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MechE alumna Danielle Zurovcik’s WiCare named finalist for Hult Prize

Winner will be announced in September
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Danielle Zurovcik with her Wound-Pump.
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Caption: Danielle Zurovcik with her Wound-Pump.
Credits: Photo: Tony Pulsone

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Danielle Zurovcik with her Wound-Pump.
Danielle Zurovcik with her Wound-Pump.
Photo: Tony Pulsone

MIT spinoff WiCare, founded by mechanical engineering alumna Danielle Zurovcik SM ’07, PhD ’12, has been named one of six finalists in this year’s Hult Prize competition.

The Hult Prize Foundation is a nonprofit organization focused on supporting social entrepreneurs. This year’s challenge is to solve non-communicable disease in urban slums, and winners receive $1M in seed funding.

Zurovcik, who developed a revolutionary negative pressure wound therapy pump (NPWT) as a PhD student in MechE, started WiCare (Worldwide Innovative Healthcare Inc.) with the goal of bringing high-quality medical devices to low-income countries. She is currently a fellow in the D-Lab Scale-Ups fellowship program.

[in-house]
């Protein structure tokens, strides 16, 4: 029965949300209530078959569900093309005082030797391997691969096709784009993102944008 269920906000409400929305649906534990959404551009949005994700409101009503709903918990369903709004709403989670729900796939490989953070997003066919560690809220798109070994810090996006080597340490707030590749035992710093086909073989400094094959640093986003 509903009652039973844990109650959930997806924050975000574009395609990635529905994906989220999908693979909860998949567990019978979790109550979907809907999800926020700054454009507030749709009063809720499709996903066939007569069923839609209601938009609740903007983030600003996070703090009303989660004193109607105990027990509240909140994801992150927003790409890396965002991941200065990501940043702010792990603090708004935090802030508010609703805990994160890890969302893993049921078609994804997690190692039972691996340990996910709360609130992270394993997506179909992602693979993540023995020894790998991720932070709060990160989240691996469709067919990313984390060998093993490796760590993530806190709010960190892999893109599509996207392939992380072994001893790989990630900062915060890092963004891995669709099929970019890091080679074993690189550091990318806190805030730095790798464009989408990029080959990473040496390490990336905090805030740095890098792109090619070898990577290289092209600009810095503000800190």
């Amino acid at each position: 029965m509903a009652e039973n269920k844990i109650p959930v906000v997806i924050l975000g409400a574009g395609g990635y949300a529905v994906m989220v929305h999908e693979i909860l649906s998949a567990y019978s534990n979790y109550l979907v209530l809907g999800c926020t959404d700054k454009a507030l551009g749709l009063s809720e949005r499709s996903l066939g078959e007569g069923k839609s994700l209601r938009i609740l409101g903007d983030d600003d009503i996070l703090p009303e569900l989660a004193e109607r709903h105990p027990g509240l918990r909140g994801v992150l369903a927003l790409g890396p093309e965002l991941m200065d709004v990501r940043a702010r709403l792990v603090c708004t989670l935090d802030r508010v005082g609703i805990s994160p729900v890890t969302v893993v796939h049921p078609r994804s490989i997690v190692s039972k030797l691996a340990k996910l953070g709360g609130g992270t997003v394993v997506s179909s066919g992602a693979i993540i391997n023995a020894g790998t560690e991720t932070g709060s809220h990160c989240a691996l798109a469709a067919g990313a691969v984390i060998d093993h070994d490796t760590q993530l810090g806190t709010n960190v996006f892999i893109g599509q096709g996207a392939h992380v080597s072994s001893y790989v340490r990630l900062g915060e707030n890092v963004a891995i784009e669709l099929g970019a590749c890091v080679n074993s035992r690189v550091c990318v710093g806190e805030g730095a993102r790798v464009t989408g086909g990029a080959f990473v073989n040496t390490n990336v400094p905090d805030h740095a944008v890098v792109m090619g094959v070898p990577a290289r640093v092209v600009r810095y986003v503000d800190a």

Her Wound-Pump differs from other NPWT pumps on the market because of its unique materials, application method, and size. Standard pumps cost approximately $100 per day to overcome their inefficient energy usage, preventing low- and middle-income patients from utilizing the therapy. But because the Wound-Pump eliminates such energy waste, it costs less than $2 to manufacture and doesn’t require electricity at all.

Hult Prize finalists will give their presentations this summer, and the winner will be announced in September.

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